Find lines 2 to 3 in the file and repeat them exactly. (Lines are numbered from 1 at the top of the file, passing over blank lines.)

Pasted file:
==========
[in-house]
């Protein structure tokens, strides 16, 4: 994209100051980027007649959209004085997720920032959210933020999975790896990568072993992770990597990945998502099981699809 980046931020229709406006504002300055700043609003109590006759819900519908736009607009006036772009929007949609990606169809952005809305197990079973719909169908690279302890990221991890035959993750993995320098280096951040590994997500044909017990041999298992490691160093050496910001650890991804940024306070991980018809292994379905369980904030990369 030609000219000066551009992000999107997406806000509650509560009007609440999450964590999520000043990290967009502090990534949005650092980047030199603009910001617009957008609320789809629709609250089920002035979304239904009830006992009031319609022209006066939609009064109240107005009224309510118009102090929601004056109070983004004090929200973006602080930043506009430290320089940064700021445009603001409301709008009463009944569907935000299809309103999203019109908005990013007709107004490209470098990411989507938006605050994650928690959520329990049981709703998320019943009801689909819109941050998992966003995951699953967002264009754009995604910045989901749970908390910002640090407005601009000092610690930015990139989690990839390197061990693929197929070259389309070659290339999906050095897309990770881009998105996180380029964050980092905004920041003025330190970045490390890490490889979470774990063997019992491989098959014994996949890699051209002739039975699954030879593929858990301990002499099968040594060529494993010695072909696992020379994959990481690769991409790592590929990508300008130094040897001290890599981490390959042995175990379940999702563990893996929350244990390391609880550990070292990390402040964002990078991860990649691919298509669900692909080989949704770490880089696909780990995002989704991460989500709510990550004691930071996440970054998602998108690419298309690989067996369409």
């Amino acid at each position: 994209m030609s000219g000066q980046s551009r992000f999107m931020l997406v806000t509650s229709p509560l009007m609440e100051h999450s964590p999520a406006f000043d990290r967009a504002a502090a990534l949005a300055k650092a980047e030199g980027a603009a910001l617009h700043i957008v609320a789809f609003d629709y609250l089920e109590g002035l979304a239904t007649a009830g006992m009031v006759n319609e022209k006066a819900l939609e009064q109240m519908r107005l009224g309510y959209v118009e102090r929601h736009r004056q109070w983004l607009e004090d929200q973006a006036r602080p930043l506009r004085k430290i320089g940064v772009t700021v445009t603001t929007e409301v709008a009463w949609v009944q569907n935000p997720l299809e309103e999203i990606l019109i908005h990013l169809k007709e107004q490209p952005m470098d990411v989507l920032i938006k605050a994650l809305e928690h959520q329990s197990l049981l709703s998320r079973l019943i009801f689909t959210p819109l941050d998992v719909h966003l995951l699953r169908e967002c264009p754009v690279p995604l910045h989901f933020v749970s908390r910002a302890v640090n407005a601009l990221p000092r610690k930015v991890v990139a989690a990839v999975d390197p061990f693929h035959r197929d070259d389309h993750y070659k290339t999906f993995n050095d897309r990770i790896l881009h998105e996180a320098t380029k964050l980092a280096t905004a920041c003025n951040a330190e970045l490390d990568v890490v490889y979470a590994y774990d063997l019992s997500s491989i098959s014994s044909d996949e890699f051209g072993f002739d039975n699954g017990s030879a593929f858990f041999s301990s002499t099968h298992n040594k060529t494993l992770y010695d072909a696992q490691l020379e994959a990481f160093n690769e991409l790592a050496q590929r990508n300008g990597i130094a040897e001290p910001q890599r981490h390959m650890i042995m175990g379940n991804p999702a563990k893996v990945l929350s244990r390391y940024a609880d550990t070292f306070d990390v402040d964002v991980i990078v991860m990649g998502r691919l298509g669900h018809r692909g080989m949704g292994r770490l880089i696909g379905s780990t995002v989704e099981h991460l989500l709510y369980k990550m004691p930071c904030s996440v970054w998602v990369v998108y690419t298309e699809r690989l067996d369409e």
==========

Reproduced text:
């Protein structure tokens, strides 16, 4: 994209100051980027007649959209004085997720920032959210933020999975790896990568072993992770990597990945998502099981699809 980046931020229709406006504002300055700043609003109590006759819900519908736009607009006036772009929007949609990606169809952005809305197990079973719909169908690279302890990221991890035959993750993995320098280096951040590994997500044909017990041999298992490691160093050496910001650890991804940024306070991980018809292994379905369980904030990369 030609000219000066551009992000999107997406806000509650509560009007609440999450964590999520000043990290967009502090990534949005650092980047030199603009910001617009957008609320789809629709609250089920002035979304239904009830006992009031319609022209006066939609009064109240107005009224309510118009102090929601004056109070983004004090929200973006602080930043506009430290320089940064700021445009603001409301709008009463009944569907935000299809309103999203019109908005990013007709107004490209470098990411989507938006605050994650928690959520329990049981709703998320019943009801689909819109941050998992966003995951699953967002264009754009995604910045989901749970908390910002640090407005601009000092610690930015990139989690990839390197061990693929197929070259389309070659290339999906050095897309990770881009998105996180380029964050980092905004920041003025330190970045490390890490490889979470774990063997019992491989098959014994996949890699051209002739039975699954030879593929858990301990002499099968040594060529494993010695072909696992020379994959990481690769991409790592590929990508300008130094040897001290890599981490390959042995175990379940999702563990893996929350244990390391609880550990070292990390402040964002990078991860990649691919298509669900692909080989949704770490880089696909780990995002989704991460989500709510990550004691930071996440970054998602998108690419298309690989067996369409």
């Amino acid at each position: 994209m030609s000219g000066q980046s551009r992000f999107m931020l997406v806000t509650s229709p509560l009007m609440e100051h999450s964590p999520a406006f000043d990290r967009a504002a502090a990534l949005a300055k650092a980047e030199g980027a603009a910001l617009h700043i957008v609320a789809f609003d629709y609250l089920e109590g002035l979304a239904t007649a009830g006992m009031v006759n319609e022209k006066a819900l939609e009064q109240m519908r107005l009224g309510y959209v118009e102090r929601h736009r004056q109070w983004l607009e004090d929200q973006a006036r602080p930043l506009r004085k430290i320089g940064v772009t700021v445009t603001t929007e409301v709008a009463w949609v009944q569907n935000p997720l299809e309103e999203i990606l019109i908005h990013l169809k007709e107004q490209p952005m470098d990411v989507l920032i938006k605050a994650l809305e928690h959520q329990s197990l049981l709703s998320r079973l019943i009801f689909t959210p819109l941050d998992v719909h966003l995951l699953r169908e967002c264009p754009v690279p995604l910045h989901f933020v749970s908390r910002a302890v640090n407005a601009l990221p000092r610690k930015v991890v990139a989690a990839v999975d390197p061990f693929h035959r197929d070259d389309h993750y070659k290339t999906f993995n050095d897309r990770i790896l881009h998105e996180a320098t380029k964050l980092a280096t905004a920041c003025n951040a330190e970045l490390d990568v890490v490889y979470a590994y774990d063997l019992s997500s491989i098959s014994s044909d996949e890699f051209g072993f002739d039975n699954g017990s030879a593929f858990f041999s301990s002499t099968h298992n040594k060529t494993l992770y010695d072909a696992q490691l020379e994959a990481f160093n690769e991409l790592a050496q590929r990508n300008g990597i130094a040897e001290p910001q890599r981490h390959m650890i042995m175990g379940n991804p999702a563990k893996v990945l929350s244990r390391y940024a609880d550990t070292f306070d990390v402040d964002v991980i990078v991860m990649g998502r691919l298509g669900h018809r692909g080989m949704g292994r770490l880089i696909g379905s780990t995002v989704e099981h991460l989500l709510y369980k990550m004691p930071c904030s996440v970054w998602v990369v998108y690419t298309e699809r690989l067996d369409e």